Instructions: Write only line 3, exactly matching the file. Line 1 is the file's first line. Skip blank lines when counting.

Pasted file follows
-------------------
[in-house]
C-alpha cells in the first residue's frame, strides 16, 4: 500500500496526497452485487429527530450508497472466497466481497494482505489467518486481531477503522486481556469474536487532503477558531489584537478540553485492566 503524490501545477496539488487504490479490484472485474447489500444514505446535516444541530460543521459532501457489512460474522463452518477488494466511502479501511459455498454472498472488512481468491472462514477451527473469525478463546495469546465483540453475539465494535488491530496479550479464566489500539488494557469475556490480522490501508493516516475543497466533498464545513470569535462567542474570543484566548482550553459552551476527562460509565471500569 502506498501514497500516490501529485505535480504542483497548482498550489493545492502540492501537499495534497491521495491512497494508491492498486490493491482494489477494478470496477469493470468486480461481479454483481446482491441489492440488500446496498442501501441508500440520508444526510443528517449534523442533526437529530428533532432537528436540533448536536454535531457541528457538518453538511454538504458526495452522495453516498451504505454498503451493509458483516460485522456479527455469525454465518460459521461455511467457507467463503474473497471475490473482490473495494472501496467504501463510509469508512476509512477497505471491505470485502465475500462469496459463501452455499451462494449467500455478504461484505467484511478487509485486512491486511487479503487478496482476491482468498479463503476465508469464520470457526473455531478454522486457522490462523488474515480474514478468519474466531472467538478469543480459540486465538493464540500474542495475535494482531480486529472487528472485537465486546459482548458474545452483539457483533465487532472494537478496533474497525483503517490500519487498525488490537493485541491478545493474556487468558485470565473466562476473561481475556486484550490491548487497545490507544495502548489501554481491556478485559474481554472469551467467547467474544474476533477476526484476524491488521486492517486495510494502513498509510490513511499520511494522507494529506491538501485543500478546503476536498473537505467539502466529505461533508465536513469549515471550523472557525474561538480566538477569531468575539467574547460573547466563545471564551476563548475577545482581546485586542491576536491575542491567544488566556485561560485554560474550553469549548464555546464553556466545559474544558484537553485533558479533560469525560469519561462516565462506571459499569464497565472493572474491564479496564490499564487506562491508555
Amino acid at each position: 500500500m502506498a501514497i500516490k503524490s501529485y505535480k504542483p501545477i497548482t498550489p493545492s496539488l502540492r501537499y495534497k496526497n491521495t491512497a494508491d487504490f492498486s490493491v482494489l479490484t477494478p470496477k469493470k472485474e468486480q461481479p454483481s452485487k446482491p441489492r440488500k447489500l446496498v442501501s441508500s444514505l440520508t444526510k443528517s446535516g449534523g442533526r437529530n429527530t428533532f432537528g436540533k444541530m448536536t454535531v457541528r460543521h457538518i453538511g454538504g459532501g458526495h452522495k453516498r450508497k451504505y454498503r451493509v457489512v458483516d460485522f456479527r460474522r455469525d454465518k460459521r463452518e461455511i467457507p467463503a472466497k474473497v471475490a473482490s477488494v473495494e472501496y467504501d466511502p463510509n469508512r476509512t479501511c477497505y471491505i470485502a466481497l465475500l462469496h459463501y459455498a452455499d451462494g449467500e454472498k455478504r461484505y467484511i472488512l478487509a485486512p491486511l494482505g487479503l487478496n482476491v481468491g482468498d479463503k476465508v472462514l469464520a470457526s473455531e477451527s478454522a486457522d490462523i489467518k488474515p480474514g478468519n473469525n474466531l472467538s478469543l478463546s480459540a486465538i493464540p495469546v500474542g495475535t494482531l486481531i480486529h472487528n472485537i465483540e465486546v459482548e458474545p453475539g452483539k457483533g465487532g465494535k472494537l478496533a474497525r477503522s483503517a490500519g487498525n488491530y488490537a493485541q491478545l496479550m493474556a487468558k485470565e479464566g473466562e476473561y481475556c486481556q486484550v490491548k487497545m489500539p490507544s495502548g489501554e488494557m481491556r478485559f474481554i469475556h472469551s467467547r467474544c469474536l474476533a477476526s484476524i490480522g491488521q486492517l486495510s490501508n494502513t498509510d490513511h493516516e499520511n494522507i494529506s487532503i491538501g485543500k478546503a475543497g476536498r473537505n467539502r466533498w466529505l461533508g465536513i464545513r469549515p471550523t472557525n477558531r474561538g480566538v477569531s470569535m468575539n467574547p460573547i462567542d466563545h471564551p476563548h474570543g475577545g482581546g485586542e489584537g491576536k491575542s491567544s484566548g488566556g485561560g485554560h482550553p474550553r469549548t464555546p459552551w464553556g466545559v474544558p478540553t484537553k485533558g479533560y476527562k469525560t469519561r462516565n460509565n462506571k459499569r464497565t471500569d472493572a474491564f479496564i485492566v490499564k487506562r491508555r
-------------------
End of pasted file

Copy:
Amino acid at each position: 500500500m502506498a501514497i500516490k503524490s501529485y505535480k504542483p501545477i497548482t498550489p493545492s496539488l502540492r501537499y495534497k496526497n491521495t491512497a494508491d487504490f492498486s490493491v482494489l479490484t477494478p470496477k469493470k472485474e468486480q461481479p454483481s452485487k446482491p441489492r440488500k447489500l446496498v442501501s441508500s444514505l440520508t444526510k443528517s446535516g449534523g442533526r437529530n429527530t428533532f432537528g436540533k444541530m448536536t454535531v457541528r460543521h457538518i453538511g454538504g459532501g458526495h452522495k453516498r450508497k451504505y454498503r451493509v457489512v458483516d460485522f456479527r460474522r455469525d454465518k460459521r463452518e461455511i467457507p467463503a472466497k474473497v471475490a473482490s477488494v473495494e472501496y467504501d466511502p463510509n469508512r476509512t479501511c477497505y471491505i470485502a466481497l465475500l462469496h459463501y459455498a452455499d451462494g449467500e454472498k455478504r461484505y467484511i472488512l478487509a485486512p491486511l494482505g487479503l487478496n482476491v481468491g482468498d479463503k476465508v472462514l469464520a470457526s473455531e477451527s478454522a486457522d490462523i489467518k488474515p480474514g478468519n473469525n474466531l472467538s478469543l478463546s480459540a486465538i493464540p495469546v500474542g495475535t494482531l486481531i480486529h472487528n472485537i465483540e465486546v459482548e458474545p453475539g452483539k457483533g465487532g465494535k472494537l478496533a474497525r477503522s483503517a490500519g487498525n488491530y488490537a493485541q491478545l496479550m493474556a487468558k485470565e479464566g473466562e476473561y481475556c486481556q486484550v490491548k487497545m489500539p490507544s495502548g489501554e488494557m481491556r478485559f474481554i469475556h472469551s467467547r467474544c469474536l474476533a477476526s484476524i490480522g491488521q486492517l486495510s490501508n494502513t498509510d490513511h493516516e499520511n494522507i494529506s487532503i491538501g485543500k478546503a475543497g476536498r473537505n467539502r466533498w466529505l461533508g465536513i464545513r469549515p471550523t472557525n477558531r474561538g480566538v477569531s470569535m468575539n467574547p460573547i462567542d466563545h471564551p476563548h474570543g475577545g482581546g485586542e489584537g491576536k491575542s491567544s484566548g488566556g485561560g485554560h482550553p474550553r469549548t464555546p459552551w464553556g466545559v474544558p478540553t484537553k485533558g479533560y476527562k469525560t469519561r462516565n460509565n462506571k459499569r464497565t471500569d472493572a474491564f479496564i485492566v490499564k487506562r491508555r